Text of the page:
Naturally, by 'hottest' I meant comically absurd, hilarious, an unfortunate reflection of the times we live in. But I mean, hey, heal pain through laughter or something like that, right? Stephen Colbert would seem hellbent at keeping up with that memo.
Last night, Jon Stewart hosted his final turn on The Daily Show, marking an end to the 16-year run that turned the nightly satire into a cultural force.
The evening began with a regular report on the GOP debate from earlier in the night, then turned into a revolving door of big names and old friends. They thanked Stewart for his work, gave some advice and made him cry. Much feels.
Fittingly, then, the "star-studded" portion of the evening was right at the top. Beginning with three of the show's current correspondents — Jessica Williams, Hasan Minhaj, and Jordan Klepper — claiming to be on the ground covering the night's Republican debate, the segment grew and grew, until it encompassed essentially every major voice in the show's history, dipping all the way back to figures like Mo Rocca and Vance DeGeneres, from Stewart's very early days, and even working in original Daily Show host Craig Kilborn. It was like the alt-comedy version of This Is Your Life. There was even time for a visit from Stewart's biggest targets.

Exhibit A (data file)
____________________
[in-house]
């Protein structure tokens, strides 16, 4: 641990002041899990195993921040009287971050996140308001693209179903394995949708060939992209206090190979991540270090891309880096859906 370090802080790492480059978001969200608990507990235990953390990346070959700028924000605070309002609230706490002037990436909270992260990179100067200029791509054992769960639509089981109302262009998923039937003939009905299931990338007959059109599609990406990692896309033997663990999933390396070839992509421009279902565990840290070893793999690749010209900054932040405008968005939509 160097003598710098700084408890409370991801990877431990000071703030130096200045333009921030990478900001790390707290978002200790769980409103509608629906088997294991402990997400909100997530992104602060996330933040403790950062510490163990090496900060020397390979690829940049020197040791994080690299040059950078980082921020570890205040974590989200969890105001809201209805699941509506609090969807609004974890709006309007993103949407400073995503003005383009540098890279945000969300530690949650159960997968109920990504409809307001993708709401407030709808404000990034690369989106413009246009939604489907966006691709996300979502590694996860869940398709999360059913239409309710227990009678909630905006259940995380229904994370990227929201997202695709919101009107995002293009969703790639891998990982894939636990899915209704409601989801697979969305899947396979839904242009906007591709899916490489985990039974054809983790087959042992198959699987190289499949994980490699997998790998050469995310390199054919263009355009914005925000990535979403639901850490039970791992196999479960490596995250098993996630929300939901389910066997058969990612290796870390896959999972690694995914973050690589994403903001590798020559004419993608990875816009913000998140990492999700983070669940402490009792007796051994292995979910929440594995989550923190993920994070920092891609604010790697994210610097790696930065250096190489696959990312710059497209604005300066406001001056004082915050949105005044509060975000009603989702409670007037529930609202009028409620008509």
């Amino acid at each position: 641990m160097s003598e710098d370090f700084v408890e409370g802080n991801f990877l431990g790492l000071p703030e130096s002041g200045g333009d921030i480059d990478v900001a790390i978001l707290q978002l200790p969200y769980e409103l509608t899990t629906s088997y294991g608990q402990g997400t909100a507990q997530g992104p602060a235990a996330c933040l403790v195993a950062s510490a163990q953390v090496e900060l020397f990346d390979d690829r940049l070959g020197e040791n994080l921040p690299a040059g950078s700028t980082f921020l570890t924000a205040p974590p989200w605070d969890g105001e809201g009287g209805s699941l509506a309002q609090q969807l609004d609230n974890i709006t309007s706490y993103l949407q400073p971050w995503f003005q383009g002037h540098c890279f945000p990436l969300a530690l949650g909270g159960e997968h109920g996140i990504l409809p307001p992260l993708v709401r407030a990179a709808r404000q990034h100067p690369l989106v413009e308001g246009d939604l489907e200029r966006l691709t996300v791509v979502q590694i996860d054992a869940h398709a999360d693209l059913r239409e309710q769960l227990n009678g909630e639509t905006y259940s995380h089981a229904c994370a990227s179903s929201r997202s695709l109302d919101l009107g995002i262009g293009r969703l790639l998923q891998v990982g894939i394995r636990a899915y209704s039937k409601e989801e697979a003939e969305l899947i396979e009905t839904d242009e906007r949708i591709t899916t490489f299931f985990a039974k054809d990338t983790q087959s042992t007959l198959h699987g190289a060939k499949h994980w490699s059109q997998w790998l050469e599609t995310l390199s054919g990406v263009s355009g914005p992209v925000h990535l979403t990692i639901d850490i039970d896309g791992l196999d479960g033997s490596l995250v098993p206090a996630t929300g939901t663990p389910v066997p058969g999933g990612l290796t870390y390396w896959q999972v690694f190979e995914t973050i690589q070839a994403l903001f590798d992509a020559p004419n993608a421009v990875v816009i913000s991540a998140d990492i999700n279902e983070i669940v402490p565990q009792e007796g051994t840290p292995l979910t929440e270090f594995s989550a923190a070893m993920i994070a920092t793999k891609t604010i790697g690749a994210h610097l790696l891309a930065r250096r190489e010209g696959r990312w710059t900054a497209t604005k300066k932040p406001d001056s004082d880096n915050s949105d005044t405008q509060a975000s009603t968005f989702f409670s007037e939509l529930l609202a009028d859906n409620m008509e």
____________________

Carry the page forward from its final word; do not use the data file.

But the biggest moments were for Oliver and Colbert. The former, now on HBO, gently mocked his old boss for continuing to work within the constraints of basic cable, pretending to have no idea what commercials were. The latter made Stewart tear up, first with an elaborate analogy where Colbert was Sam and Stewart Frodo Baggins, then with a heartfelt speech about how much Stewart had meant to all of them.
All those correspondents had one final story on which to report — a group hug.
Can you feel the fake news love?
Stewart finished the night with an endearing entreaty, imploring everyone to beware the staggering amount of bullsh*t that sits around the world.
Stephen Colbert has partnered with Share Fair Nation and ScanSource to fund every grant request made by a South Carolina public school teacher on the crowdfunding platform DonorsChoose.org. Colbert made the announcement through a live video feed at a Greenville, SC elementary school. The grants that will be fulfilled total up to $800,000.